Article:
For example, the study of classical charter schools in Texas found that the most pronounced increases in enrollment there were for Asian-American and Hispanic students. Certainly there are some classical schools, especially in urban areas, that serve students from historically disadvantaged groups. I know of one “classically inspired” network in New York City and New Jersey, called Brilla, that serves a student population that is 74% Latino, 24% African-American, and 91% low-income.

And as a philosophical matter, there’s no reason that classical education should be tied to any particular political or religious orientation. The leftist Black academic and political activist Cornel West recently co-authored a Wall Street Journal opinion piece arguing that classical education shouldn’t be seen as “partisan and conservative.” West and his co-author, Jeremy Wayne Tate—founder and CEO of the CLT—pointed out that many of the ideas students study through a classical curriculum were considered provocative or even revolutionary in their day.

Another Black scholar, Anika Prather, co-authored an article in the National Review arguing that classical education provides a necessary foundation for understanding Black intellectual history because its major figures were steeped in the Western tradition. “It is impossible to understand great champions of human dignity and freedom such as Frederick Douglass, W. E. B. Du Bois, and Martin Luther King Jr. without reading Exodus, Aristotle, Luther, and Shakespeare,” she and her co-author wrote.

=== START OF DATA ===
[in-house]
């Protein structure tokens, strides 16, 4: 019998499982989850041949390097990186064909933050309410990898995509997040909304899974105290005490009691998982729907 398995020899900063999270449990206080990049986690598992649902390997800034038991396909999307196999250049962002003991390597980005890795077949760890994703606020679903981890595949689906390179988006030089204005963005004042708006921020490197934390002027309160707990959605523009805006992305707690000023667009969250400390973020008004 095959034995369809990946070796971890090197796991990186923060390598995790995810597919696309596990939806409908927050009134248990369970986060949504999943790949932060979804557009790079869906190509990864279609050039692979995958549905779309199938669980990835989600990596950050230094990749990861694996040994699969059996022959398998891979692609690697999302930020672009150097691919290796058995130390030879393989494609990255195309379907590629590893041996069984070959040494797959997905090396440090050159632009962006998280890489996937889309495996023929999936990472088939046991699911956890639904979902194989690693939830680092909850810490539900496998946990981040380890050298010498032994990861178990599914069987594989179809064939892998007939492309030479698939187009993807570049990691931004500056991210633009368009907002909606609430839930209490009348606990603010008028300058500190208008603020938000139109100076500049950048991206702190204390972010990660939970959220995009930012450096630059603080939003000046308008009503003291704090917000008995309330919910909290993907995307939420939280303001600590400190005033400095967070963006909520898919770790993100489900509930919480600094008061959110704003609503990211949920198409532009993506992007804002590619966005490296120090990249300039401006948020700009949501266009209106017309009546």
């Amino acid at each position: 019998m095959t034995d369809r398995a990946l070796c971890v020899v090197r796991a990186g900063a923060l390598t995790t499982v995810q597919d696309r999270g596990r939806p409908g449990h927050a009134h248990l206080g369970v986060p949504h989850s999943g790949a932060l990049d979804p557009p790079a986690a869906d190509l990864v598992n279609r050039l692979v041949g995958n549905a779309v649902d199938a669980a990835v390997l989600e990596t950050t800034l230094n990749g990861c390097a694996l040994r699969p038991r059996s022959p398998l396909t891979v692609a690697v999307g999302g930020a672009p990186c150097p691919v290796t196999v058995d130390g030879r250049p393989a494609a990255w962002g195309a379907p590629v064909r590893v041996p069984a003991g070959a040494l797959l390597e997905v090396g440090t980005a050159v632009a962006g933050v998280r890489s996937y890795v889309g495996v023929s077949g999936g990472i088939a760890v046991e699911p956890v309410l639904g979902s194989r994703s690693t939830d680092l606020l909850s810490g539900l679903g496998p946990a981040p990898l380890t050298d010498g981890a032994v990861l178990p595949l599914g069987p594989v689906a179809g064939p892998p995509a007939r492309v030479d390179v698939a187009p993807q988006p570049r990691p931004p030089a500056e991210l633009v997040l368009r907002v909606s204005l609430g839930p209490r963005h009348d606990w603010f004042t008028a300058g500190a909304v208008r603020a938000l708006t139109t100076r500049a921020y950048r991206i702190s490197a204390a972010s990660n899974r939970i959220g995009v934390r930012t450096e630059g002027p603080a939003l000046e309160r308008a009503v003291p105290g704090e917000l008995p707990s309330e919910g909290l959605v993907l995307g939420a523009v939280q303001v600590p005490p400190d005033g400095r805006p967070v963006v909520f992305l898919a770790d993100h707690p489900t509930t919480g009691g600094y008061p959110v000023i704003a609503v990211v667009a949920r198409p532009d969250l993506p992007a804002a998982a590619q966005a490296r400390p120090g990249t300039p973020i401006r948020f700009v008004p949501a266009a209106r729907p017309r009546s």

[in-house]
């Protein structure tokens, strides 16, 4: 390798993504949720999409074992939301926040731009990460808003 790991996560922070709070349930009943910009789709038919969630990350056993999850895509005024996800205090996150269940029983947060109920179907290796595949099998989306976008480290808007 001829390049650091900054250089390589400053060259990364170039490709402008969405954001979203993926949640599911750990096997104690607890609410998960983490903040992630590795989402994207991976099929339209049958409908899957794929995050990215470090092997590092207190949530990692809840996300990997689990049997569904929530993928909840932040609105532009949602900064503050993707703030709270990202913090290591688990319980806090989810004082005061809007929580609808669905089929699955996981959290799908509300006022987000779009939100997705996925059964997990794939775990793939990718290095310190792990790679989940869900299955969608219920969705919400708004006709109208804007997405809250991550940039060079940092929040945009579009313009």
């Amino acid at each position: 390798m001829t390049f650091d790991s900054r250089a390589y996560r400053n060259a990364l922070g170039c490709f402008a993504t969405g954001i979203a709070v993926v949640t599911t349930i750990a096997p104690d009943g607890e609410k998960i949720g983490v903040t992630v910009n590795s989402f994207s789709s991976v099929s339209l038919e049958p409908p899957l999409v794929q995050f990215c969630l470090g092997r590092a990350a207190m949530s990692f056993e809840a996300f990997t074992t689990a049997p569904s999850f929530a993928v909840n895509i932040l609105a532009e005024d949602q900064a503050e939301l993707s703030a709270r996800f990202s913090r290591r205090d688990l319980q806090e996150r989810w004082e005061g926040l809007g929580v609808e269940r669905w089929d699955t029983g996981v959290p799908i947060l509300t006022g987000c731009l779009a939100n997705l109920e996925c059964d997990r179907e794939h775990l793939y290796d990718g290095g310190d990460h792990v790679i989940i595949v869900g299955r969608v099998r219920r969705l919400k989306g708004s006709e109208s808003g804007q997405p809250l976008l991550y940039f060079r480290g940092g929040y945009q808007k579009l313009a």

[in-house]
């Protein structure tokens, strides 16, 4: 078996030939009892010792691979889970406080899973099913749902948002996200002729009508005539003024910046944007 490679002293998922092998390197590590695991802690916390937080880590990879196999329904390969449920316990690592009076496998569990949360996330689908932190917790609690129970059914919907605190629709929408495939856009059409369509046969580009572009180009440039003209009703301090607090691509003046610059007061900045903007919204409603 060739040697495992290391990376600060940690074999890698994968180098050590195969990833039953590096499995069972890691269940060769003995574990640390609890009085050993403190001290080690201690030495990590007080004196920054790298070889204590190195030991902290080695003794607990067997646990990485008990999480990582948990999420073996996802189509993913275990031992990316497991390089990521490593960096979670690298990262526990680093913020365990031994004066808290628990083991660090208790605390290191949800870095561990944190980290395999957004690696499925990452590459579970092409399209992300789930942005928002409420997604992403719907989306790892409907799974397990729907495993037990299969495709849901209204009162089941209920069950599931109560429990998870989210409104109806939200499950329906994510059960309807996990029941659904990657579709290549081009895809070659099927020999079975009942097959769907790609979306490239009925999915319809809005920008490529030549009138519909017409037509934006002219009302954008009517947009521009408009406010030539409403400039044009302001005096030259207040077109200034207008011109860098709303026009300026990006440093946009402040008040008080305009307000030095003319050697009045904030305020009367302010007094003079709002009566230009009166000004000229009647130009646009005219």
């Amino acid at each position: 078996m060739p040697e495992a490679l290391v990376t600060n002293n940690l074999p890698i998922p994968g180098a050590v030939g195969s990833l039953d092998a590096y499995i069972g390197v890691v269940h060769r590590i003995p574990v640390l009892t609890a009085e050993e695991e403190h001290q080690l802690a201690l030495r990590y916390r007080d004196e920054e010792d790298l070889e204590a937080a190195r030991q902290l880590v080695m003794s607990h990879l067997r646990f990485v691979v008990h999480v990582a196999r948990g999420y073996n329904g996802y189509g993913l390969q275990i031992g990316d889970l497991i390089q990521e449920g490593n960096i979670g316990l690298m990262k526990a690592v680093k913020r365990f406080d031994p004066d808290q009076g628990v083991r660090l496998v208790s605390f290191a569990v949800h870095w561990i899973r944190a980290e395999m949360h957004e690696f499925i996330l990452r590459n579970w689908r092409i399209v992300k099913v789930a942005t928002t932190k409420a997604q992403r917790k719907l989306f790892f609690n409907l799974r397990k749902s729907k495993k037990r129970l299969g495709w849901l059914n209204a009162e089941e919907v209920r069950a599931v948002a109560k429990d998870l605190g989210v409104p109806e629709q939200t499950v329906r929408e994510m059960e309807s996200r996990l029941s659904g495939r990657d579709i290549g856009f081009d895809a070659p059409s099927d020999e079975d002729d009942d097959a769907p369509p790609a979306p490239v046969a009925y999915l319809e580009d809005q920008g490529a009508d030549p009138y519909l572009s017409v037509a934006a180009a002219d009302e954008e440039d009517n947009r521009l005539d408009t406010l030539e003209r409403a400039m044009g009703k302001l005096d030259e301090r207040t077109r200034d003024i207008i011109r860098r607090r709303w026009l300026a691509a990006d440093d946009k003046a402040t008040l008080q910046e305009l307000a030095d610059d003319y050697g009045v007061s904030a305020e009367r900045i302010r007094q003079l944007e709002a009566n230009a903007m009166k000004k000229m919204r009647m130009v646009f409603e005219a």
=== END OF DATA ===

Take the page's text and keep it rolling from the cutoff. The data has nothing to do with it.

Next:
Panelists participating in a recent webinar on classical education sponsored by the American Enterprise Institute heartily agreed. One of them, Susan Wise Bauer—the author of a number of books on classical education, including a manual for home-schoolers called The Well-Trained Mind—went so far as to say that there’s no reason to confine a classical curriculum to the Western canon. The important thing, she said, is to read authors who “struggle with the human condition,” be they African, Asian, or Western, and then “trace their thought back to where it came from.”

What are parents looking for?

But why are so many parents—albeit still a small minority—flocking to classical schools? No one knows for sure, although some speculate it may be due to parents not liking what they saw over their children’s shoulders during the era of remote schooling.

One AEI panelist, Erika Donalds—a parent herself and founder of a virtual classical school—said that for her, it started with an inchoate sense that something was missing from the standard elementary school curriculum. “Parents are dissatisfied with what they’re getting,” she said, “but they’re not really sure what they’re looking for.”

That may well be true. But other parents may not be lucky enough to stumble upon a nearby classical school, as Donalds did. And even if they do, they may not immediately feel—as she did—that it’s the answer. Donalds was excited to hear that the school would provide “more history, classic literature, explicit phonics, and grammar”—just what she felt her son needed. But it was also an explicitly Christian school, and not all parents are looking for that.